See what life is like with lockdowns, social distancing and self-isolation in Canada and around the world

Scroll down for a look at how lockdowns, social distancing and self-isolation have changed daily life for people in Canada and in cities around the world. 

Canada’s biggest city

Toronto is usually a bustling, thriving metropolis, but drone video taken from above the city on Tuesday shows the extreme impact of guidelines urging people to stay home.

Here, closure notices can be seen in shop windows.

(Paul Smith/CBC)

Protecting parks and playgrounds

A sign at a park in Toronto encourages people to practice social distancing due to the COVID-19 pandemic.

(Patrick Morrell/CBC)

Swings are taped off and closed at a park in Vancouver, B.C. on Tuesday.

(Ben Nelms/CBC)


Greg Stewart of Antigonish and Charlotte Sullivan of Truro, both inspector specialists with Nova Scotia Environment, explain rules involving self-isolation to people on an incoming flight at the Halifax Stanfield International Airport.

(Communications Nova Scotia)

Empty Canadian cities

Few people are venturing out on Winnipeg streets due to a social distancing order.

(Tyson Koschik/CBC)

And the streets of Moncton, N.B., are eerily empty.

(Guy Leblanc/CBC)

There was less traffic than normal on Montreal’s Jacques Cartier Bridge during the morning rush hour on Wednesday.

(Charles Contant/CBC)

Vancouver’s Downtown Eastside

(Ben Nelms/CBC)

Two people fight over a mask in the Downtown Eastside of Vancouver, B.C., on Wednesday.

(Ben Nelms/CBC)

(Ben Nelms/CBC)

New shopping habits

Shoppers in Vancouver wait in line to enter a Superstore on Wednesday, with pylons in place to ensure proper social distancing.

(Ben Nelms/CBC)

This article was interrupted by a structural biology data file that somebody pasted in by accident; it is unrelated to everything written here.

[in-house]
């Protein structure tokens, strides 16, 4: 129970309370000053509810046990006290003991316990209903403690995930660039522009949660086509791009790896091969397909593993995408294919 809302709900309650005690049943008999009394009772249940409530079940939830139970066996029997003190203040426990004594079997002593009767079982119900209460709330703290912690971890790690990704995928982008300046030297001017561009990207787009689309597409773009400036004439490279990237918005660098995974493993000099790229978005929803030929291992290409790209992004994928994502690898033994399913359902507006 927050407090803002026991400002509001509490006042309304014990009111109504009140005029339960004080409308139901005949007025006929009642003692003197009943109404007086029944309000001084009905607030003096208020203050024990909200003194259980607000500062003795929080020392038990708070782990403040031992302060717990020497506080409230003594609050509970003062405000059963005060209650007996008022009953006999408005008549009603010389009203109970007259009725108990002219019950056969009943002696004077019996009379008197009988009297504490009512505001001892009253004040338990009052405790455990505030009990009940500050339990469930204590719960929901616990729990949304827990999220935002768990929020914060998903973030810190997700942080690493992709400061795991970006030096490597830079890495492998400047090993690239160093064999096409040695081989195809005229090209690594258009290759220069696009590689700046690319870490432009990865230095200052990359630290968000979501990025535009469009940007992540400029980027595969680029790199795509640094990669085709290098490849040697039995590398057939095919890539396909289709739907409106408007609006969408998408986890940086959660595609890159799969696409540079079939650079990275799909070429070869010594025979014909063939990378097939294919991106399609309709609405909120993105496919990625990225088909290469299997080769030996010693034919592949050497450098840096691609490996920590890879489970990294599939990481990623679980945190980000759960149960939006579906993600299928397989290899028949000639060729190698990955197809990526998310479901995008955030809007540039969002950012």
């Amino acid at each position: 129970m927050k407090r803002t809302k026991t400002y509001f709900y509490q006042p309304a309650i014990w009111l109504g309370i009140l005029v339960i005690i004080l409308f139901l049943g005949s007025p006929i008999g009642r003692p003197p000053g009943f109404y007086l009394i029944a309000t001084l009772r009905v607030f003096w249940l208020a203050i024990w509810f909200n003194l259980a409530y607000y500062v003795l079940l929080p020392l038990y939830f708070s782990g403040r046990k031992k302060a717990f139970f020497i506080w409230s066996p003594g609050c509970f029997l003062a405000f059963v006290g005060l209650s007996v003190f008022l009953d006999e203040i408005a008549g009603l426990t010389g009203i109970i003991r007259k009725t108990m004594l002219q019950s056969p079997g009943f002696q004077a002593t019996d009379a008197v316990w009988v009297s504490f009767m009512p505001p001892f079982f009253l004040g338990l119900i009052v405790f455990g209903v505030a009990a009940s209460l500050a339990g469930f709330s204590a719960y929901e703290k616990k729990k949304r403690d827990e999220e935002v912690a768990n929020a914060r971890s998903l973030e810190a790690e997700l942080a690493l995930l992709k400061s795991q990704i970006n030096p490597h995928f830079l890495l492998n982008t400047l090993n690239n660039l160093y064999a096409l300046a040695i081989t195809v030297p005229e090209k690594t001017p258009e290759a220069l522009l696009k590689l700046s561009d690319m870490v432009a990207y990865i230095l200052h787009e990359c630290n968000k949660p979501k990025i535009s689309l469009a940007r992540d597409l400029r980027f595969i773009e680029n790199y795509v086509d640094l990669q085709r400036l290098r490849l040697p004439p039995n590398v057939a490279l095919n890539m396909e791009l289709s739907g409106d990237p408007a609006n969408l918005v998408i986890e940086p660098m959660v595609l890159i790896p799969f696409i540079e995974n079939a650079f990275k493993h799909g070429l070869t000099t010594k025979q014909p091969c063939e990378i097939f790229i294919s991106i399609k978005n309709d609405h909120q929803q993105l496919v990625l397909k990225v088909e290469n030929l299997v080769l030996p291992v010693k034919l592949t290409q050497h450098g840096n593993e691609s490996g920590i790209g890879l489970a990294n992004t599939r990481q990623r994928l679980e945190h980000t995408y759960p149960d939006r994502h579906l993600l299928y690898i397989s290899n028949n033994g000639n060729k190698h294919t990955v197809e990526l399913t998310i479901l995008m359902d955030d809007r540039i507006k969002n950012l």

The shelves at this grocery store in Hamilton are nearly empty, but still boast several packages of toilet paper, one of the most sought-after items since the coronavirus pandemic began.

(Paul Smith/CBC)

A pair of abandoned latex gloves in a grocery store parking lot in Ottawa.

(Francis Ferland/CBC)

Canada’s capital quiet

(Francis Ferland/CBC)

Social distance in the House

Deputy Speaker Bruce Stanton speaks in the House of Commons as legislators convene to pass an emergency bill to help individuals and businesses through the economic crunch caused by the coronavirus outbreak.

(Blair Gable/Reuters)

Deserted D.C.

(Susan Ormiston/CBC)

Journalists practice social distancing outside a meeting in Washington, D.C., to wrap up work on coronavirus economic aid legislation.

(Mary F. Calvert/Reuters)

U.S. President Donald Trump conducts the daily coronavirus briefing with reporters exhibiting social distancing at the White House.

(Jonathan Ernst/Reuters)

Traffic eases up in L.A.

A general view of the 110 freeway and downtown Los Angeles the day after California issued a stay-at-home order last week.

(Lucy Nicholson/Reuters)

Lockdown in Italy

A woman waits to be served behind yellow lines that mark the distance customers have to keep between them inside a grocery store in the Trastevere area in Rome, after the whole of Italy was put on lockdown in an unprecedented move to combat the coronavirus.

(Guglielmo Mangiapane/Reuters)

The Grand Canal in Venice is empty after Italy tightened the lockdown measures to combat COVID-19. Despite the stringent measures introduced to try to stop the spread, cases in Italy grew by more than 6,000 on Thursday, with more than 8,200 people dead.

(Manuel Silvestri/Reuters)

European cities

A man wears a mask on the streets of London. 

(Stephanie Jenzer/CBC)

The image below shows the empty Iena Bridge near the Eiffel Tower after a lockdown was imposed to slow the rate of COVID-19 in Paris.

(Gonzalo Fuentes/Reuters)

Social distancing practices 

Staff of food delivery companies sit on social distancing chairs as they wait for their customers’ orders at a department store in Bangkok, Thailand.

(Chalinee Thirasupa/Reuters)

A man receives a coffee in a cart pulled by a rope after a Bangkok cafe adopted a social distance policy for their customers amid fears of coronavirus.

(Chalinee Thirasupa/Reuters)

Staying positive

A playful message left for customers is seen inside the window of a closed cafe in Altrincham, Britain.

(Phil Noble/Reuters)

Four-year-old Presley Muir and six-year-old Scotia Muir stand in front of a chalk sign they drew while trying to keep busy in North Vancouver. 

(Maggie MacPherson/CBC)